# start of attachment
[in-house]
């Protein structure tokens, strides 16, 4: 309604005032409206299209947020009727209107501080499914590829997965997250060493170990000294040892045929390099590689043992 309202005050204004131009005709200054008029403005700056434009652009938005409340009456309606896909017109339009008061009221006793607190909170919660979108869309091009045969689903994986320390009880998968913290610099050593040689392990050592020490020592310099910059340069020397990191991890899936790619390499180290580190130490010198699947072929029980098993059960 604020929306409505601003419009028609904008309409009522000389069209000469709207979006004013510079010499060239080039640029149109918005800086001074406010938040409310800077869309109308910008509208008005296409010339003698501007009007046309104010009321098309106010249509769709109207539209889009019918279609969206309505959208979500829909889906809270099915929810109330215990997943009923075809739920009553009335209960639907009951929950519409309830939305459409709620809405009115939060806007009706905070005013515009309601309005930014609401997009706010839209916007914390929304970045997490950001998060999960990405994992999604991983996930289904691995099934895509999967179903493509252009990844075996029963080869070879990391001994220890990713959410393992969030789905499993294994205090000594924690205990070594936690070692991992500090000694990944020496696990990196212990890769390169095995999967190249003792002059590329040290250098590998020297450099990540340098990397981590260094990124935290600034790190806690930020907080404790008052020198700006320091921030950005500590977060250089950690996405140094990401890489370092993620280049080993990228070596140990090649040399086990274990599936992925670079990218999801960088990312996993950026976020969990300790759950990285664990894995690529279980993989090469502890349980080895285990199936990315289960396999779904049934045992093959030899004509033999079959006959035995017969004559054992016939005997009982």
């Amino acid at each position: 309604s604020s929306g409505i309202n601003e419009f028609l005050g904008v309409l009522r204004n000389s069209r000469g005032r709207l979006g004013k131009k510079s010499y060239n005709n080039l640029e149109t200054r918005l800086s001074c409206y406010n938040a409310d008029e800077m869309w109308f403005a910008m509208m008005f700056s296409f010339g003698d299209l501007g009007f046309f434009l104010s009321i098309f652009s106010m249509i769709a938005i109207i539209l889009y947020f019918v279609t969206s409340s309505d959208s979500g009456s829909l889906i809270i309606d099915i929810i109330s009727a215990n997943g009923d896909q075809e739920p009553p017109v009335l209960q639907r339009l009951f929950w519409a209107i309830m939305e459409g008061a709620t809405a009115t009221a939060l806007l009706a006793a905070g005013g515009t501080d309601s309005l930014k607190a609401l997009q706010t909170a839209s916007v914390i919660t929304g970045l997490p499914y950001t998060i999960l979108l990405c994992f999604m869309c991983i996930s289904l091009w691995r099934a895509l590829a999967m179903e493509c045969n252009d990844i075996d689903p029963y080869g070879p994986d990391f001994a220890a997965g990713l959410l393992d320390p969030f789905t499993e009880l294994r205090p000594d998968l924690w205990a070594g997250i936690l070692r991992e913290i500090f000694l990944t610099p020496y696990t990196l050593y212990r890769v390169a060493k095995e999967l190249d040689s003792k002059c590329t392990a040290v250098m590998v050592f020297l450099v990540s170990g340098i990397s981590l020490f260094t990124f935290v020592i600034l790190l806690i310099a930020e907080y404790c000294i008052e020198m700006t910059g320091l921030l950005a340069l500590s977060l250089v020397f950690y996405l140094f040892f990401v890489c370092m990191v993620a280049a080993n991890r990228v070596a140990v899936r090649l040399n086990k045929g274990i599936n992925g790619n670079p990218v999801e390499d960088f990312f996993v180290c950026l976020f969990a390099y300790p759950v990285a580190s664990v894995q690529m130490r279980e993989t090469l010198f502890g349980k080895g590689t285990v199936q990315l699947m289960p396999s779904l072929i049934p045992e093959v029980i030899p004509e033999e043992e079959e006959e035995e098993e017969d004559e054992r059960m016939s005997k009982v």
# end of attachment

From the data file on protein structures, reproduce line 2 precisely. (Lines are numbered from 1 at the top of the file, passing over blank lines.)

């Protein structure tokens, strides 16, 4: 309604005032409206299209947020009727209107501080499914590829997965997250060493170990000294040892045929390099590689043992 309202005050204004131009005709200054008029403005700056434009652009938005409340009456309606896909017109339009008061009221006793607190909170919660979108869309091009045969689903994986320390009880998968913290610099050593040689392990050592020490020592310099910059340069020397990191991890899936790619390499180290580190130490010198699947072929029980098993059960 604020929306409505601003419009028609904008309409009522000389069209000469709207979006004013510079010499060239080039640029149109918005800086001074406010938040409310800077869309109308910008509208008005296409010339003698501007009007046309104010009321098309106010249509769709109207539209889009019918279609969206309505959208979500829909889906809270099915929810109330215990997943009923075809739920009553009335209960639907009951929950519409309830939305459409709620809405009115939060806007009706905070005013515009309601309005930014609401997009706010839209916007914390929304970045997490950001998060999960990405994992999604991983996930289904691995099934895509999967179903493509252009990844075996029963080869070879990391001994220890990713959410393992969030789905499993294994205090000594924690205990070594936690070692991992500090000694990944020496696990990196212990890769390169095995999967190249003792002059590329040290250098590998020297450099990540340098990397981590260094990124935290600034790190806690930020907080404790008052020198700006320091921030950005500590977060250089950690996405140094990401890489370092993620280049080993990228070596140990090649040399086990274990599936992925670079990218999801960088990312996993950026976020969990300790759950990285664990894995690529279980993989090469502890349980080895285990199936990315289960396999779904049934045992093959030899004509033999079959006959035995017969004559054992016939005997009982």